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Monday, August 18, 2014

Threatening to use administrative authority


Threatening to use administrative authority



In an Associated Press news item dated August 16, 2014 by Paul J. Weber and Will Weissert concerning the indictment of Texas Governor Rick Perry by a grand jury for allegedly “abusing the powers of his office by carrying out a threat to veto funding for state prosecutors investigating public corruption” the article states that “No one disputes that Perry is allowed to veto measures approved by the Legislature, including part or all of the state budget. But [a] government watchdog group filed an ethics complaint accusing the governor of coercion because he threatened to use his veto before actually doing so in an attempt to pressure [Travis County, Texas, District Attorney Rosemary] Lehmberg to quit.”

As to the allegation of coercion by a public officer, is it coercion for an appointing authority to threaten an employee with disciplinary action if he or she does not immediately submit his or her resignation from his or her position?

In Rychlick v Coughlin, 63 NY2d 643, the employee was told that if he did not submit his resignation immediately he would be served with disciplinary charges. A few days later Rychlick asked to withdraw the resignation* claiming that he had been "forced" to submit it. When his request was denied, Rychlick sued, claiming his resignation had been obtained under duress and thus was void.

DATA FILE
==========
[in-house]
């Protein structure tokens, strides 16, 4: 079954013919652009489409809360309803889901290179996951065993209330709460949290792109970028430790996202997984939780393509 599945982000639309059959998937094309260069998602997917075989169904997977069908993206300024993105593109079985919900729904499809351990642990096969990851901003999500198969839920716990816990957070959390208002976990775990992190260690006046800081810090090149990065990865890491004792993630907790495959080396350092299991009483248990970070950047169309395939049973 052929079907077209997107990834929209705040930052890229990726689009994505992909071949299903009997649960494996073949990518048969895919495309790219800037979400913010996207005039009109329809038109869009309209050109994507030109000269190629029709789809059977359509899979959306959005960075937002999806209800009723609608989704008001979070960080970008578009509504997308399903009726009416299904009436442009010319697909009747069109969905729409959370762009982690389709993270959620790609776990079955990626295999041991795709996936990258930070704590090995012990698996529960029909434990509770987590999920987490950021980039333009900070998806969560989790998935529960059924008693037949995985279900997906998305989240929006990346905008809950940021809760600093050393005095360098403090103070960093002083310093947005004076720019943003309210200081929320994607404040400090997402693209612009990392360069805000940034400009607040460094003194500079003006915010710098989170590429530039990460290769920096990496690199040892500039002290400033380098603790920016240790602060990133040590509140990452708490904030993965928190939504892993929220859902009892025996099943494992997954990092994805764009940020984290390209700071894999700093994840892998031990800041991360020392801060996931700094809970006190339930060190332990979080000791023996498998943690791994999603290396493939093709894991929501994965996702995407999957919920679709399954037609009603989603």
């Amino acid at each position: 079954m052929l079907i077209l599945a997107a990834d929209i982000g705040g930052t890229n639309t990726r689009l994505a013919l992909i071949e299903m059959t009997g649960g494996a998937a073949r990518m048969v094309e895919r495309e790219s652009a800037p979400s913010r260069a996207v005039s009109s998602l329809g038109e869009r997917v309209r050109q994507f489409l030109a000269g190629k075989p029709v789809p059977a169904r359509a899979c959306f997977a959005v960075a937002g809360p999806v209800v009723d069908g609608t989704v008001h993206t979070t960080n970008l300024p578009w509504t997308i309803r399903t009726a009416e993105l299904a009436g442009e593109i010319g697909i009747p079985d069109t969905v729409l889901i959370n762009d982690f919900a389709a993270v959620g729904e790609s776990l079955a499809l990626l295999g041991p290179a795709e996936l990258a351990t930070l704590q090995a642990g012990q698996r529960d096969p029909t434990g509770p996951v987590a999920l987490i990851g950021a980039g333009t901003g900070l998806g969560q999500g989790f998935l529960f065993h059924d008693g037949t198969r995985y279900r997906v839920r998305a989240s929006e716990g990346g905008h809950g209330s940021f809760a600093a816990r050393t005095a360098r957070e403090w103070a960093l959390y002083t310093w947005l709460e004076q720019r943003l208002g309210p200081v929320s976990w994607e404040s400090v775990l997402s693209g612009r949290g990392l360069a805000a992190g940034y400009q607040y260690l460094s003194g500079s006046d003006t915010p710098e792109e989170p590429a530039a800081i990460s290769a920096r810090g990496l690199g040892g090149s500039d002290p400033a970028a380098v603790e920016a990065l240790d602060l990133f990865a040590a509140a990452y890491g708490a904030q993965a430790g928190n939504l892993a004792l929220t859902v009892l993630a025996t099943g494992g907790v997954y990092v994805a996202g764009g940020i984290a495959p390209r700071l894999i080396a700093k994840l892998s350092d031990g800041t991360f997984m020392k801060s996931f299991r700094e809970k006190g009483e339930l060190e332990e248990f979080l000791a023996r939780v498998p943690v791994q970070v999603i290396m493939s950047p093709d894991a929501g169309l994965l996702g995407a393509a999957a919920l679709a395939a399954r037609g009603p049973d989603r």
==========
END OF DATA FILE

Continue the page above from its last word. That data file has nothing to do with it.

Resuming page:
The Court of Appeals disagreed with Rychlick’s claim of coercion, pointing out that threatening to do what the appointing authority had a right to do – in this instance filing disciplinary charges -- did not constitute coercion so as to make Rychlick’s resignation involuntary.

In contrast to having been threatened with disciplinary action if he or she did not submit the resignation demanded by the appointing authority, from time to time an employee will allege that resignation submitted was not voluntary but, in fact, constituted a “constructive dismissal.” In order to maintain an action for constructive dismissal, however, the plaintiff must show that his or her employer deliberately made working conditions so intolerable that he or she was forced into submitting the resignation.

* The rules of the New York State Civil Service Commission, which apply to employees of the State as the employer, provide that "every resignation shall be in writing" [4 NYCRR 5.3(a)] while 4 NYCRR 5.3(c) provides that a resignation may not be withdrawn, canceled or amended after it is delivered to the appointing authority without the consent of the appointing authority. Many local civil service commissions and personnel officers have adopted similar rules concerning resignations of employees subject to their respective jurisdictions.

Handbooks focusing on State and Municipal Public Personnel Law continue to be available for purchase via the links provided below:

The Discipline Book at http://thedisciplinebook.blogspot.com/

A Reasonable Penalty Under The Circumstances at http://nypplarchives.blogspot.com

The Disability Benefits E-book: at http://section207.blogspot.com/

Layoff, Preferred Lists at http://nylayoff.blogspot.com/

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